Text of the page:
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Japan will blow up a crater in an asteroid for science – BGR



The Japanese spacecraft Hayabusa2 does some big things during their time with the asteroid known as Ryugu. JAXA, Japan's space program, arrived at Space Rock last year and, after much planning at the end of last month, shot a projectile into its surface to collect some samples of its surface. Now JAXA is planning an even bolder maneuver.

It's great to get samples of Ryugu's surface, but JAXA also wants to get some material from the asteroid itself. Hayabusa2 is not equipped with a drill or digging tool to pierce the surface of the asteroid, but it did carry explosives.

Hayabusa2 & # 39; s first trial was quite straightforward, with the spacecraft falling off near the surface of the rock and then trapping some of the debris thrown up by the impact.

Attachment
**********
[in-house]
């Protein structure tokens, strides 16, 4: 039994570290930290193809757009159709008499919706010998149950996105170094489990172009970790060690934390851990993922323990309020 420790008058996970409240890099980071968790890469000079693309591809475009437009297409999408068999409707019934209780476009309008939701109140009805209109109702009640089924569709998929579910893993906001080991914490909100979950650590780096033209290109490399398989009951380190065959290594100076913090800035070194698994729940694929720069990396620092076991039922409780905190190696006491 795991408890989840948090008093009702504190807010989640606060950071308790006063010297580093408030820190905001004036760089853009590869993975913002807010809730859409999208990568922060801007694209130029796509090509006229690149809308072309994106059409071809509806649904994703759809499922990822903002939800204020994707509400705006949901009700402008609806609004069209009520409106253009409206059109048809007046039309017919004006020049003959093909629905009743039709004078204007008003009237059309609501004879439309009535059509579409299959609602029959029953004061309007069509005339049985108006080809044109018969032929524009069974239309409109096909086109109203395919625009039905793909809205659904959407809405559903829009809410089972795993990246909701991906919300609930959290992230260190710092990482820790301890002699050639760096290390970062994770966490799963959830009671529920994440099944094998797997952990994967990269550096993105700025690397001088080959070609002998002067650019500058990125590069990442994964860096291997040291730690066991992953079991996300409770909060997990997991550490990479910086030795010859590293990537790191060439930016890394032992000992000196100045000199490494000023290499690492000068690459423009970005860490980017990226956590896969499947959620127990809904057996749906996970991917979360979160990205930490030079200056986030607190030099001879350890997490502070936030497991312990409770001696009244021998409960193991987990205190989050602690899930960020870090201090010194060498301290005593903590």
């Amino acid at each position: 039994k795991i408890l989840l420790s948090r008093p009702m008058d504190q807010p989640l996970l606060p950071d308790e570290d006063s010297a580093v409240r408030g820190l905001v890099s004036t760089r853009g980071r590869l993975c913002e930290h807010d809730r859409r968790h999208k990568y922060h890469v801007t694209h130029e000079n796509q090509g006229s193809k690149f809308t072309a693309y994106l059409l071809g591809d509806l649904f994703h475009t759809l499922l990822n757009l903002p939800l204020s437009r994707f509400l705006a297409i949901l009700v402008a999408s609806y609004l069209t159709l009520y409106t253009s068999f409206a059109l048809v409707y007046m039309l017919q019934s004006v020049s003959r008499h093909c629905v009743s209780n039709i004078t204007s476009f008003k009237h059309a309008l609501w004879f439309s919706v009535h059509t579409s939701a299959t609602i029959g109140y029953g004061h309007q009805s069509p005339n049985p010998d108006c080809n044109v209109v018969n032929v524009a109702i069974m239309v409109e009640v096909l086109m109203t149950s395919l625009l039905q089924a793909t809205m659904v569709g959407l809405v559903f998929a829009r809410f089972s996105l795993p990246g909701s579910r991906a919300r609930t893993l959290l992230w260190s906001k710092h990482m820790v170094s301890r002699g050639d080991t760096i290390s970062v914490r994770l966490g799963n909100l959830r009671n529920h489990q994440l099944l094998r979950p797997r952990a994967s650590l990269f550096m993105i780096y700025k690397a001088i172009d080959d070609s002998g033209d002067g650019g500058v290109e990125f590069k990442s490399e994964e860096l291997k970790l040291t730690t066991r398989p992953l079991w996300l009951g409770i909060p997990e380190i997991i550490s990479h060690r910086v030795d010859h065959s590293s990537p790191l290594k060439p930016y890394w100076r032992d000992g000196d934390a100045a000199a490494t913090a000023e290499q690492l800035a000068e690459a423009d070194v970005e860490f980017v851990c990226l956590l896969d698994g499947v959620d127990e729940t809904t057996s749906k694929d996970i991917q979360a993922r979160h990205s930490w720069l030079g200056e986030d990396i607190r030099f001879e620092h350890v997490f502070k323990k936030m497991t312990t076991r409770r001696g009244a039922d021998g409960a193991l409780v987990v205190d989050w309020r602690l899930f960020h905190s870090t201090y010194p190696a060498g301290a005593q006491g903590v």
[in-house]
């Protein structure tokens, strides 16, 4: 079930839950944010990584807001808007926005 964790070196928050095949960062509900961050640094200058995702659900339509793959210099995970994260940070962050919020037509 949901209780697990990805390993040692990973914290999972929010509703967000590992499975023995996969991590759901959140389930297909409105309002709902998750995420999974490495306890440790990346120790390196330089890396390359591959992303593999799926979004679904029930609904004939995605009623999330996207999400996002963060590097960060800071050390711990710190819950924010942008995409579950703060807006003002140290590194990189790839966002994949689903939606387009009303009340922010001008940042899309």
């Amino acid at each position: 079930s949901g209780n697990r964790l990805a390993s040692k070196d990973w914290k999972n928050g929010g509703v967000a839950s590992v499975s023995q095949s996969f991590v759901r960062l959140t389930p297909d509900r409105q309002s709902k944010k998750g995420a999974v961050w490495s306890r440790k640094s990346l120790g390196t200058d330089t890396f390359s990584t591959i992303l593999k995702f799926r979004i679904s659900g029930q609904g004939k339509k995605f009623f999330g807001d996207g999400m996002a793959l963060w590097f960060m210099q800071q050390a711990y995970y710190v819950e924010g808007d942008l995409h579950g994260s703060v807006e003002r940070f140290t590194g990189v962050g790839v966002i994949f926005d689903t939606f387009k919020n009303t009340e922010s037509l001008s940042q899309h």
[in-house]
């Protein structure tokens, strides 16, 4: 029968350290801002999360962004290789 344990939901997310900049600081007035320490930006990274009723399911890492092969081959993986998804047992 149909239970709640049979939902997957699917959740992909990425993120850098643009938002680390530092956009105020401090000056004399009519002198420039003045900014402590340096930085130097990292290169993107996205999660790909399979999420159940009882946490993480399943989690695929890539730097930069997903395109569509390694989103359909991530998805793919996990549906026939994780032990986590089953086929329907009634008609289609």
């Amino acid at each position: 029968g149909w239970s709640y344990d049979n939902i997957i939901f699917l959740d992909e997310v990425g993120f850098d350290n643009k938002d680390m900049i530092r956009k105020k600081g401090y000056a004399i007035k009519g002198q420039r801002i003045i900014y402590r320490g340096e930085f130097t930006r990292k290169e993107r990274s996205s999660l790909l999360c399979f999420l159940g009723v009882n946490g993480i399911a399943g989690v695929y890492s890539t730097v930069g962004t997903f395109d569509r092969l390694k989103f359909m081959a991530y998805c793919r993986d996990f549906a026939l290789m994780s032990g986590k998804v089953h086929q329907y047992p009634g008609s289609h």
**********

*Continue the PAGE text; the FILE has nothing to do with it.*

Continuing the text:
To obtain subterranean material, the probe will release a so-called "Carry-On Impactor" into the sky above Ryugu. The impactor consists of a larger copper projectile and an explosive charge. It's a bit of a one-shot cannon, and as soon as Hayabusa2 moves to a safe distance, it shoots into the surface of the asteroid and creates a large crater.

The crater JAXA estimates will be about one meter deep and as large as 1

0 meters in diameter will be the location from which Hayabusa2 will pick up its subsurface sample if all goes well. At this point, spacecraft safety is a top priority for JAXA, and although the researchers would love a sample from the asteroid, the assumption of the Touch and Go collection of samples depends on whether they are safe. The probe should fall down.

Impactor release is currently scheduled for April 5th, but it will take at least two more weeks for the dust and debris to be removed and JAXA to have a good look at the hole

Image Source: JAXA, University of Tokyo, University of Kochi, Rikkyo University, Nagoya University, Chiba Institute of Technology, Meiji University, Aizu University, AIST


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